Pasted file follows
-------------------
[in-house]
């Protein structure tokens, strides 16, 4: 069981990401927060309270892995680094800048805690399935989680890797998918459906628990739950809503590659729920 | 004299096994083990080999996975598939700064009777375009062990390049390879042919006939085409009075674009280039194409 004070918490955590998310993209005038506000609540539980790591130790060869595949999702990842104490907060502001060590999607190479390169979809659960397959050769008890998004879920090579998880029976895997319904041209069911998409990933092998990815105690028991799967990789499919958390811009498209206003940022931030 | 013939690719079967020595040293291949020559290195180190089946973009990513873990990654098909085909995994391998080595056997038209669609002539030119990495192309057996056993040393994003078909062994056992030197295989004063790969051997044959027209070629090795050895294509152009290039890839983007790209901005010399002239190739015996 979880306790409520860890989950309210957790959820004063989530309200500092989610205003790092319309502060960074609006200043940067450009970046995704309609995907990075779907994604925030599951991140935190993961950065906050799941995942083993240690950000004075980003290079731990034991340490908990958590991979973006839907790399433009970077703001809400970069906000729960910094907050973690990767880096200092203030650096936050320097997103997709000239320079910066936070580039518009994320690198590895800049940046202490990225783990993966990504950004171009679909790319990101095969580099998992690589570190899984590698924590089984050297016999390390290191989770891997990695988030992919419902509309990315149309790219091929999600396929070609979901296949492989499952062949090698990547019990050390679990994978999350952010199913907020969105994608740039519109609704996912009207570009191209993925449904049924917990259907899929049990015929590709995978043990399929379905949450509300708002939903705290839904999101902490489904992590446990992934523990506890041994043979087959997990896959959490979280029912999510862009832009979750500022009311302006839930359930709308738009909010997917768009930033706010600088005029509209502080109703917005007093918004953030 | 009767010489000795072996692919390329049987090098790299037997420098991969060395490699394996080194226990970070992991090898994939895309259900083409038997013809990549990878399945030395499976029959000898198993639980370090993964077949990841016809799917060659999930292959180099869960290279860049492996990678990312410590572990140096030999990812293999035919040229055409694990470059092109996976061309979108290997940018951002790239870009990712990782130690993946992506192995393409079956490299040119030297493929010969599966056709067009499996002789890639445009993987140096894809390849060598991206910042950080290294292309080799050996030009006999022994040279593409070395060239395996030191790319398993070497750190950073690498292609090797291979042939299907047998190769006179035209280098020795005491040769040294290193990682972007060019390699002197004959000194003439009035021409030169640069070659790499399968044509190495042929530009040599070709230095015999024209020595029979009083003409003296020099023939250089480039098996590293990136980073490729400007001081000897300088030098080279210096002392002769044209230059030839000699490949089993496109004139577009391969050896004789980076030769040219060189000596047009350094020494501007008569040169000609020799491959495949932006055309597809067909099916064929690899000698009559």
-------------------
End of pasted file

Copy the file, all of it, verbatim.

[in-house]
């Protein structure tokens, strides 16, 4: 069981990401927060309270892995680094800048805690399935989680890797998918459906628990739950809503590659729920 | 004299096994083990080999996975598939700064009777375009062990390049390879042919006939085409009075674009280039194409 004070918490955590998310993209005038506000609540539980790591130790060869595949999702990842104490907060502001060590999607190479390169979809659960397959050769008890998004879920090579998880029976895997319904041209069911998409990933092998990815105690028991799967990789499919958390811009498209206003940022931030 | 013939690719079967020595040293291949020559290195180190089946973009990513873990990654098909085909995994391998080595056997038209669609002539030119990495192309057996056993040393994003078909062994056992030197295989004063790969051997044959027209070629090795050895294509152009290039890839983007790209901005010399002239190739015996 979880306790409520860890989950309210957790959820004063989530309200500092989610205003790092319309502060960074609006200043940067450009970046995704309609995907990075779907994604925030599951991140935190993961950065906050799941995942083993240690950000004075980003290079731990034991340490908990958590991979973006839907790399433009970077703001809400970069906000729960910094907050973690990767880096200092203030650096936050320097997103997709000239320079910066936070580039518009994320690198590895800049940046202490990225783990993966990504950004171009679909790319990101095969580099998992690589570190899984590698924590089984050297016999390390290191989770891997990695988030992919419902509309990315149309790219091929999600396929070609979901296949492989499952062949090698990547019990050390679990994978999350952010199913907020969105994608740039519109609704996912009207570009191209993925449904049924917990259907899929049990015929590709995978043990399929379905949450509300708002939903705290839904999101902490489904992590446990992934523990506890041994043979087959997990896959959490979280029912999510862009832009979750500022009311302006839930359930709308738009909010997917768009930033706010600088005029509209502080109703917005007093918004953030 | 009767010489000795072996692919390329049987090098790299037997420098991969060395490699394996080194226990970070992991090898994939895309259900083409038997013809990549990878399945030395499976029959000898198993639980370090993964077949990841016809799917060659999930292959180099869960290279860049492996990678990312410590572990140096030999990812293999035919040229055409694990470059092109996976061309979108290997940018951002790239870009990712990782130690993946992506192995393409079956490299040119030297493929010969599966056709067009499996002789890639445009993987140096894809390849060598991206910042950080290294292309080799050996030009006999022994040279593409070395060239395996030191790319398993070497750190950073690498292609090797291979042939299907047998190769006179035209280098020795005491040769040294290193990682972007060019390699002197004959000194003439009035021409030169640069070659790499399968044509190495042929530009040599070709230095015999024209020595029979009083003409003296020099023939250089480039098996590293990136980073490729400007001081000897300088030098080279210096002392002769044209230059030839000699490949089993496109004139577009391969050896004789980076030769040219060189000596047009350094020494501007008569040169000609020799491959495949932006055309597809067909099916064929690899000698009559």